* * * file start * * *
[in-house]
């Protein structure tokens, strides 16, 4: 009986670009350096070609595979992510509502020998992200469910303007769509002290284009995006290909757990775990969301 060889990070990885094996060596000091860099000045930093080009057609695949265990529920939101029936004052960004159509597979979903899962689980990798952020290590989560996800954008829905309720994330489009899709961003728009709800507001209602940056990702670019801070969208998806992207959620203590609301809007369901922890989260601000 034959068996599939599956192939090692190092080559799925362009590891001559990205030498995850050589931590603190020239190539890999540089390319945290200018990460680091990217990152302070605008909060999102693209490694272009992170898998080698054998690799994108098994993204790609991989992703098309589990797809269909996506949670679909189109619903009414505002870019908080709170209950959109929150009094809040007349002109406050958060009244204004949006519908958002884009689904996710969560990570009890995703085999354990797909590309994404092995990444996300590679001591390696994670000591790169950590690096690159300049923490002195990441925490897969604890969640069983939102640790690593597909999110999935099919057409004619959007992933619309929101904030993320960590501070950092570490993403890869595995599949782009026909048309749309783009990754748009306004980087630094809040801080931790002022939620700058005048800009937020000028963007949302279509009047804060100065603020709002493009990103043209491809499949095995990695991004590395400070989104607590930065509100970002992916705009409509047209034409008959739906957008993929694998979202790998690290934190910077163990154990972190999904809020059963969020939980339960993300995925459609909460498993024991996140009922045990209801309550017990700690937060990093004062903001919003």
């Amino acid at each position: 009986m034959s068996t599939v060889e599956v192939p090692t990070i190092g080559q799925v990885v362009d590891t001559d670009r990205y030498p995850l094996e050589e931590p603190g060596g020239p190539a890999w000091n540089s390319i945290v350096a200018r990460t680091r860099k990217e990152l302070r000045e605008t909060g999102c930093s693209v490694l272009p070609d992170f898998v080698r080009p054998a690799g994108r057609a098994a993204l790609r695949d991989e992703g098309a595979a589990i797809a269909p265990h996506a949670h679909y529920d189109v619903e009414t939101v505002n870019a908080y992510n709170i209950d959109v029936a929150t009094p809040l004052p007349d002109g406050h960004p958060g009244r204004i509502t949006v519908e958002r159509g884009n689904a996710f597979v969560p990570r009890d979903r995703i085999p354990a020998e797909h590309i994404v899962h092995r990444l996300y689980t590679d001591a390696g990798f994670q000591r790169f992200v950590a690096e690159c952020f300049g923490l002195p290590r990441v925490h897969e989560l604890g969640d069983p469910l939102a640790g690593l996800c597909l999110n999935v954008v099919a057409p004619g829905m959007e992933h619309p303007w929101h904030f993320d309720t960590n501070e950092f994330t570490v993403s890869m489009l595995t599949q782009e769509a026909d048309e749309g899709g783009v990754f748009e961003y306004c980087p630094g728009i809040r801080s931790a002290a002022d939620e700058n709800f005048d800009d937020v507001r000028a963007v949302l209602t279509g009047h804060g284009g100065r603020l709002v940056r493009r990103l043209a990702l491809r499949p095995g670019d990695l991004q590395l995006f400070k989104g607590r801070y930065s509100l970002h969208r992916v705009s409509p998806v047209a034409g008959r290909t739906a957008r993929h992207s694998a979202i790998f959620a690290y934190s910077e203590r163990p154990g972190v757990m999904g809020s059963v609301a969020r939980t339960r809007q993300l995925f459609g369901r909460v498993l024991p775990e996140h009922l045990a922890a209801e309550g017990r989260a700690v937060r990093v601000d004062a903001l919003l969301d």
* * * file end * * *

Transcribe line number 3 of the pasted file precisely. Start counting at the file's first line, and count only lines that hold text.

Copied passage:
């Amino acid at each position: 009986m034959s068996t599939v060889e599956v192939p090692t990070i190092g080559q799925v990885v362009d590891t001559d670009r990205y030498p995850l094996e050589e931590p603190g060596g020239p190539a890999w000091n540089s390319i945290v350096a200018r990460t680091r860099k990217e990152l302070r000045e605008t909060g999102c930093s693209v490694l272009p070609d992170f898998v080698r080009p054998a690799g994108r057609a098994a993204l790609r695949d991989e992703g098309a595979a589990i797809a269909p265990h996506a949670h679909y529920d189109v619903e009414t939101v505002n870019a908080y992510n709170i209950d959109v029936a929150t009094p809040l004052p007349d002109g406050h960004p958060g009244r204004i509502t949006v519908e958002r159509g884009n689904a996710f597979v969560p990570r009890d979903r995703i085999p354990a020998e797909h590309i994404v899962h092995r990444l996300y689980t590679d001591a390696g990798f994670q000591r790169f992200v950590a690096e690159c952020f300049g923490l002195p290590r990441v925490h897969e989560l604890g969640d069983p469910l939102a640790g690593l996800c597909l999110n999935v954008v099919a057409p004619g829905m959007e992933h619309p303007w929101h904030f993320d309720t960590n501070e950092f994330t570490v993403s890869m489009l595995t599949q782009e769509a026909d048309e749309g899709g783009v990754f748009e961003y306004c980087p630094g728009i809040r801080s931790a002290a002022d939620e700058n709800f005048d800009d937020v507001r000028a963007v949302l209602t279509g009047h804060g284009g100065r603020l709002v940056r493009r990103l043209a990702l491809r499949p095995g670019d990695l991004q590395l995006f400070k989104g607590r801070y930065s509100l970002h969208r992916v705009s409509p998806v047209a034409g008959r290909t739906a957008r993929h992207s694998a979202i790998f959620a690290y934190s910077e203590r163990p154990g972190v757990m999904g809020s059963v609301a969020r939980t339960r809007q993300l995925f459609g369901r909460v498993l024991p775990e996140h009922l045990a922890a209801e309550g017990r989260a700690v937060r990093v601000d004062a903001l919003l969301d």